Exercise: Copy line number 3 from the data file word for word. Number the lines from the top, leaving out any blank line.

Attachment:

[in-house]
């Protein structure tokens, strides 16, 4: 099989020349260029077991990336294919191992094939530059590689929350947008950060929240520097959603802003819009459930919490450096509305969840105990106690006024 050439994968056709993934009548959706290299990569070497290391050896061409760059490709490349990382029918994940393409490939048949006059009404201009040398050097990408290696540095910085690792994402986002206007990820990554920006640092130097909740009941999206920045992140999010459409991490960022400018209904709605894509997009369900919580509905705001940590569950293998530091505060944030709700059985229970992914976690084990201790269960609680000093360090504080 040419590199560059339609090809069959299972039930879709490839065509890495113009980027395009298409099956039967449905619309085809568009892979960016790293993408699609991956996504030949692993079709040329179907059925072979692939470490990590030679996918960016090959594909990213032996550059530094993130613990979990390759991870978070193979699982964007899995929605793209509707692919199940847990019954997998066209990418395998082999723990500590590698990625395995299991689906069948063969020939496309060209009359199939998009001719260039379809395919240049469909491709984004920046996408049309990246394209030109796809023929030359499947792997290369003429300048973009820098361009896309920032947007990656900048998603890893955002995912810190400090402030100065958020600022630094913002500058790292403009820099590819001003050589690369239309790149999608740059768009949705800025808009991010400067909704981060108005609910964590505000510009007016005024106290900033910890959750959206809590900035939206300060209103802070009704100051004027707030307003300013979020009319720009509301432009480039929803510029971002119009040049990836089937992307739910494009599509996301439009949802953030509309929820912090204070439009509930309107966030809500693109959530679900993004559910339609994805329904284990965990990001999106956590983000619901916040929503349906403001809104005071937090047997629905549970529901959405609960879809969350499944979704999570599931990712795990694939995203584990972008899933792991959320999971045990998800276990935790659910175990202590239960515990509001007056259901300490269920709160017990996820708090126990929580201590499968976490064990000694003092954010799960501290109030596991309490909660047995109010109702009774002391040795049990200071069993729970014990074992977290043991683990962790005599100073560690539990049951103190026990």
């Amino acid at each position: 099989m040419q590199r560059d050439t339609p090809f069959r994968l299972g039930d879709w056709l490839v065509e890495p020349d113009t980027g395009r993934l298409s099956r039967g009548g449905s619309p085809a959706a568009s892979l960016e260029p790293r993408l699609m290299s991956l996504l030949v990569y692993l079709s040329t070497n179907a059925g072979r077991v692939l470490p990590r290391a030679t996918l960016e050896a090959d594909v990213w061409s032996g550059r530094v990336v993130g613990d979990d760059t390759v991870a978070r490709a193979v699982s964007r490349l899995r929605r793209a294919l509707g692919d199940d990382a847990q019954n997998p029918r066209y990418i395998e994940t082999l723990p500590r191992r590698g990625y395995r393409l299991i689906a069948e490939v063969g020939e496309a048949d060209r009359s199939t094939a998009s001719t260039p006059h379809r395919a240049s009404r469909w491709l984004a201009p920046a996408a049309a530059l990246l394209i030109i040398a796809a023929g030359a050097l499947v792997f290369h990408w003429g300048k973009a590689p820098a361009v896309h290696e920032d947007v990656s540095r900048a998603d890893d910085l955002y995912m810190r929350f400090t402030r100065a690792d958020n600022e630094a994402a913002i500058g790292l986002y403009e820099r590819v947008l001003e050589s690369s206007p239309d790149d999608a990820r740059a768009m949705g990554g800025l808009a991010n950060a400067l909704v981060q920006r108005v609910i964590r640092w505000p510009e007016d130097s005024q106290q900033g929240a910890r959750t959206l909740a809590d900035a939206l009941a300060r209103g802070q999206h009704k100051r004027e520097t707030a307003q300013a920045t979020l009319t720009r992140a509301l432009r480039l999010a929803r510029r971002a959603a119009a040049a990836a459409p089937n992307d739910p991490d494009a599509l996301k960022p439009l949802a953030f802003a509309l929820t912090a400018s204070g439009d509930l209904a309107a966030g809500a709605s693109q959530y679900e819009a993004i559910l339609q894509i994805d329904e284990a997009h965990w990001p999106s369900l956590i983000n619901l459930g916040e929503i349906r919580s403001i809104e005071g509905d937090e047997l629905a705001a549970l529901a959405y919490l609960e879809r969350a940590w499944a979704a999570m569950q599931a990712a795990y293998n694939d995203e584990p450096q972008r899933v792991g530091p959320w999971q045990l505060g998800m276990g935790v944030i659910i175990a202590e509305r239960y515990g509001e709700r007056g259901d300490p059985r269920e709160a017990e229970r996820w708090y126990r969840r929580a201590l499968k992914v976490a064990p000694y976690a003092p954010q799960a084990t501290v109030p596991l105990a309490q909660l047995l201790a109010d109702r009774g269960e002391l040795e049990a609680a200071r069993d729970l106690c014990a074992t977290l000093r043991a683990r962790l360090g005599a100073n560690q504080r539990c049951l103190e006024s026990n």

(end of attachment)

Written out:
């Amino acid at each position: 099989m040419q590199r560059d050439t339609p090809f069959r994968l299972g039930d879709w056709l490839v065509e890495p020349d113009t980027g395009r993934l298409s099956r039967g009548g449905s619309p085809a959706a568009s892979l960016e260029p790293r993408l699609m290299s991956l996504l030949v990569y692993l079709s040329t070497n179907a059925g072979r077991v692939l470490p990590r290391a030679t996918l960016e050896a090959d594909v990213w061409s032996g550059r530094v990336v993130g613990d979990d760059t390759v991870a978070r490709a193979v699982s964007r490349l899995r929605r793209a294919l509707g692919d199940d990382a847990q019954n997998p029918r066209y990418i395998e994940t082999l723990p500590r191992r590698g990625y395995r393409l299991i689906a069948e490939v063969g020939e496309a048949d060209r009359s199939t094939a998009s001719t260039p006059h379809r395919a240049s009404r469909w491709l984004a201009p920046a996408a049309a530059l990246l394209i030109i040398a796809a023929g030359a050097l499947v792997f290369h990408w003429g300048k973009a590689p820098a361009v896309h290696e920032d947007v990656s540095r900048a998603d890893d910085l955002y995912m810190r929350f400090t402030r100065a690792d958020n600022e630094a994402a913002i500058g790292l986002y403009e820099r590819v947008l001003e050589s690369s206007p239309d790149d999608a990820r740059a768009m949705g990554g800025l808009a991010n950060a400067l909704v981060q920006r108005v609910i964590r640092w505000p510009e007016d130097s005024q106290q900033g929240a910890r959750t959206l909740a809590d900035a939206l009941a300060r209103g802070q999206h009704k100051r004027e520097t707030a307003q300013a920045t979020l009319t720009r992140a509301l432009r480039l999010a929803r510029r971002a959603a119009a040049a990836a459409p089937n992307d739910p991490d494009a599509l996301k960022p439009l949802a953030f802003a509309l929820t912090a400018s204070g439009d509930l209904a309107a966030g809500a709605s693109q959530y679900e819009a993004i559910l339609q894509i994805d329904e284990a997009h965990w990001p999106s369900l956590i983000n619901l459930g916040e929503i349906r919580s403001i809104e005071g509905d937090e047997l629905a705001a549970l529901a959405y919490l609960e879809r969350a940590w499944a979704a999570m569950q599931a990712a795990y293998n694939d995203e584990p450096q972008r899933v792991g530091p959320w999971q045990l505060g998800m276990g935790v944030i659910i175990a202590e509305r239960y515990g509001e709700r007056g259901d300490p059985r269920e709160a017990e229970r996820w708090y126990r969840r929580a201590l499968k992914v976490a064990p000694y976690a003092p954010q799960a084990t501290v109030p596991l105990a309490q909660l047995l201790a109010d109702r009774g269960e002391l040795e049990a609680a200071r069993d729970l106690c014990a074992t977290l000093r043991a683990r962790l360090g005599a100073n560690q504080r539990c049951l103190e006024s026990n």